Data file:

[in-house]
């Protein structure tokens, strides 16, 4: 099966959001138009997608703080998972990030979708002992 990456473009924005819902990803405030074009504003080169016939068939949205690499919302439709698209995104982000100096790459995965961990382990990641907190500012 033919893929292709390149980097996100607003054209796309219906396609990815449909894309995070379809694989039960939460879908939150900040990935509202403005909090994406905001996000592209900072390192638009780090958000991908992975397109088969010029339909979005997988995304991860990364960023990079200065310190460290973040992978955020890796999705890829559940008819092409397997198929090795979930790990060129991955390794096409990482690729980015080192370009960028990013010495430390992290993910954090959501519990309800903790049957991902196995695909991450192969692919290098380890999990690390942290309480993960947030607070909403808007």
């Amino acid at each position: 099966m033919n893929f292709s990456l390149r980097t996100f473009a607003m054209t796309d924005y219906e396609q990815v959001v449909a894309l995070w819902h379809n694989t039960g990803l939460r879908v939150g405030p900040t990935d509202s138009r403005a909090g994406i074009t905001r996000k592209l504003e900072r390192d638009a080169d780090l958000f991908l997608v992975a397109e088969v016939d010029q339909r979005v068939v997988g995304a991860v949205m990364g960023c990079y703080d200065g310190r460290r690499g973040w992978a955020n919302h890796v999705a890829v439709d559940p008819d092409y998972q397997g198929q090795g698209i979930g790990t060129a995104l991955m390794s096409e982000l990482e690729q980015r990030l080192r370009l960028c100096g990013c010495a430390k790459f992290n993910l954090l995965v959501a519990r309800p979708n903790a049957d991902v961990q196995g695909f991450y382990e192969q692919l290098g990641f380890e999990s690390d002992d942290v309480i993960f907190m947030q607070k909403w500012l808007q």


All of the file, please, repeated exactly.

[in-house]
């Protein structure tokens, strides 16, 4: 099966959001138009997608703080998972990030979708002992 990456473009924005819902990803405030074009504003080169016939068939949205690499919302439709698209995104982000100096790459995965961990382990990641907190500012 033919893929292709390149980097996100607003054209796309219906396609990815449909894309995070379809694989039960939460879908939150900040990935509202403005909090994406905001996000592209900072390192638009780090958000991908992975397109088969010029339909979005997988995304991860990364960023990079200065310190460290973040992978955020890796999705890829559940008819092409397997198929090795979930790990060129991955390794096409990482690729980015080192370009960028990013010495430390992290993910954090959501519990309800903790049957991902196995695909991450192969692919290098380890999990690390942290309480993960947030607070909403808007």
């Amino acid at each position: 099966m033919n893929f292709s990456l390149r980097t996100f473009a607003m054209t796309d924005y219906e396609q990815v959001v449909a894309l995070w819902h379809n694989t039960g990803l939460r879908v939150g405030p900040t990935d509202s138009r403005a909090g994406i074009t905001r996000k592209l504003e900072r390192d638009a080169d780090l958000f991908l997608v992975a397109e088969v016939d010029q339909r979005v068939v997988g995304a991860v949205m990364g960023c990079y703080d200065g310190r460290r690499g973040w992978a955020n919302h890796v999705a890829v439709d559940p008819d092409y998972q397997g198929q090795g698209i979930g790990t060129a995104l991955m390794s096409e982000l990482e690729q980015r990030l080192r370009l960028c100096g990013c010495a430390k790459f992290n993910l954090l995965v959501a519990r309800p979708n903790a049957d991902v961990q196995g695909f991450y382990e192969q692919l290098g990641f380890e999990s690390d002992d942290v309480i993960f907190m947030q607070k909403w500012l808007q």